February is Age-Related Macular Degeneration Awareness Month
Age-Related Macular Degeneration, or AMD, is the most common cause of visual loss in older Americans. The macula is the area of the retina in the back of the eye that is responsible for seeing details in the central vision. The retina is a thin layer of delicate nerve tissue that lines the inside wall of the eye like the film in a camera.
AMD affects the central vision, but it does not affect the peripheral vision, or the ability to see objects off to the side when looking straight ahead. Symptoms of AMD can vary from one person to the next, but changes in vision or blurry vision are usually the two most common early signs. While macular degeneration may occur at any stage of life, AMD is specifically related to a person’s age, with those 60 and older being more likely to develop the disease.
Two Types of AMD
- Dry macular degeneration is the most common type and involves the disintegration of the light-sensitive tissues in the macula. Loss of vision is usually gradual in dry macular degeneration.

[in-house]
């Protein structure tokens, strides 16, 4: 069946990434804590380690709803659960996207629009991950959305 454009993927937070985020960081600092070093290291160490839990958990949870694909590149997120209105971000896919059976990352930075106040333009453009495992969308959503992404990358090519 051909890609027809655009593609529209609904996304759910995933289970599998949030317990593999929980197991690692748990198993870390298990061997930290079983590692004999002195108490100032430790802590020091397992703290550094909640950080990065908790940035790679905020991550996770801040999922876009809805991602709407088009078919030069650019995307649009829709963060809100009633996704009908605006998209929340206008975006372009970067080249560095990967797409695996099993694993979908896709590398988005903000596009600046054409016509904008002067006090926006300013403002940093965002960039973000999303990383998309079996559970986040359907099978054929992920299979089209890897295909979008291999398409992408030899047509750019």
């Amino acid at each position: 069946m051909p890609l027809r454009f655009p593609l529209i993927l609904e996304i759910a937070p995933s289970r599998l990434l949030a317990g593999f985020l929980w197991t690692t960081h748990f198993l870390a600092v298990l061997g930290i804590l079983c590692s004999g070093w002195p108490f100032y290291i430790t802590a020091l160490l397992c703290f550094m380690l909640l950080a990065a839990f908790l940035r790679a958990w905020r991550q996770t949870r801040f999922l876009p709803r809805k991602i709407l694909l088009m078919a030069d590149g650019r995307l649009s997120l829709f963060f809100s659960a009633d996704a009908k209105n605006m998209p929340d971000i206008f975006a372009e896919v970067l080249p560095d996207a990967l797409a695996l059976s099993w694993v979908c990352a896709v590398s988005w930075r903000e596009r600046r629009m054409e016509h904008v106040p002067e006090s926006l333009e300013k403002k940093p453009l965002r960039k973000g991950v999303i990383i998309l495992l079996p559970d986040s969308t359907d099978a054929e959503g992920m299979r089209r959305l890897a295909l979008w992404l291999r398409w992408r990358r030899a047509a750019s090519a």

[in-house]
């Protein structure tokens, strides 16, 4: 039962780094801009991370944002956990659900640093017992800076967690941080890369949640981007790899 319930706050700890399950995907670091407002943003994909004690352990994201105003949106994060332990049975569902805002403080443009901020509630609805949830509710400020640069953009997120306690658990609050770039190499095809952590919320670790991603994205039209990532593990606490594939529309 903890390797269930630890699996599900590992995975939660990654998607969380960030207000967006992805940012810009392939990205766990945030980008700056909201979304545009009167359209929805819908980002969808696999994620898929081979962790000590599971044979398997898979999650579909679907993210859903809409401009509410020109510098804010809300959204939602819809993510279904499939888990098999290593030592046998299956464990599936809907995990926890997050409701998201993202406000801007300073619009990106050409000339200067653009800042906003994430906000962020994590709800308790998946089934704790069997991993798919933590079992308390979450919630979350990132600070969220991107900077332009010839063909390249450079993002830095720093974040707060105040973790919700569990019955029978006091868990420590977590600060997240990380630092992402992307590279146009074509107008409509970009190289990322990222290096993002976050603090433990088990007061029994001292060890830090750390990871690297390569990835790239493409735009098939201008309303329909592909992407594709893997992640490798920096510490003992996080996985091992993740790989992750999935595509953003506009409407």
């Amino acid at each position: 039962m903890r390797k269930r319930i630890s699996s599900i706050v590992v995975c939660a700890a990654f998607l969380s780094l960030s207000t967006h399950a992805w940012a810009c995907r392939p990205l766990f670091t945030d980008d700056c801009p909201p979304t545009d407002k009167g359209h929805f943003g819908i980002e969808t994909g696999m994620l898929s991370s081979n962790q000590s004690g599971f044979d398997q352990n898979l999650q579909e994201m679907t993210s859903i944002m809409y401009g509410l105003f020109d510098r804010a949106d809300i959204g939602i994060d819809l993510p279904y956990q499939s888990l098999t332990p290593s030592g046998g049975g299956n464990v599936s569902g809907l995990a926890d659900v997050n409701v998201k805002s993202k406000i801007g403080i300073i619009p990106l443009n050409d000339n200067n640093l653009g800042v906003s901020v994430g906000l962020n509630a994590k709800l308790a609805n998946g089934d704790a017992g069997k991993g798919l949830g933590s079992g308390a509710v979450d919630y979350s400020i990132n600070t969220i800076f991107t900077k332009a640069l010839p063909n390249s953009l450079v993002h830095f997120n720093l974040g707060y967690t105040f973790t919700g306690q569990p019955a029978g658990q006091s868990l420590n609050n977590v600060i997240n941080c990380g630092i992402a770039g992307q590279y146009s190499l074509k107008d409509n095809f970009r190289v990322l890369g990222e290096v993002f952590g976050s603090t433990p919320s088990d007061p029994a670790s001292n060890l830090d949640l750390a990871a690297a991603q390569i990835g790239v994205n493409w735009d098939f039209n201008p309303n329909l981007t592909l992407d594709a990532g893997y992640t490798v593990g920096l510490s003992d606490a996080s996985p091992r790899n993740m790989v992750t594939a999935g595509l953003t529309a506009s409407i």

- Wet Macular degeneration accounts of about 10% of all AMD cases. It occurs when abnormal blood vessels grow under the macula and cause fluid leakage, bleeding and scarring of the macula. Vision loss may be rapid and severe. If one eye develops wet AMD, there is about a 50% chance that the other eye will be affected within the next five years.
To Decrease Your Risk of AMD
These precautions may help to decrease your risk of AMD
- Eat green, leafy vegetables
- Wear UV eye protection
- Quit smoking—smokers have a 300% increased risk of developing AMD
Call to Schedule Your Comprehensive Eye Exam Today
Though AMD is not curable, there are several treatments that can help prevent symptoms from worsening. If you’re age 50 or older and are experiencing any symptoms of AMD, or if you have a family history of macular degeneration, call our office at (813) 425-9596 to schedule a comprehensive eye examination today.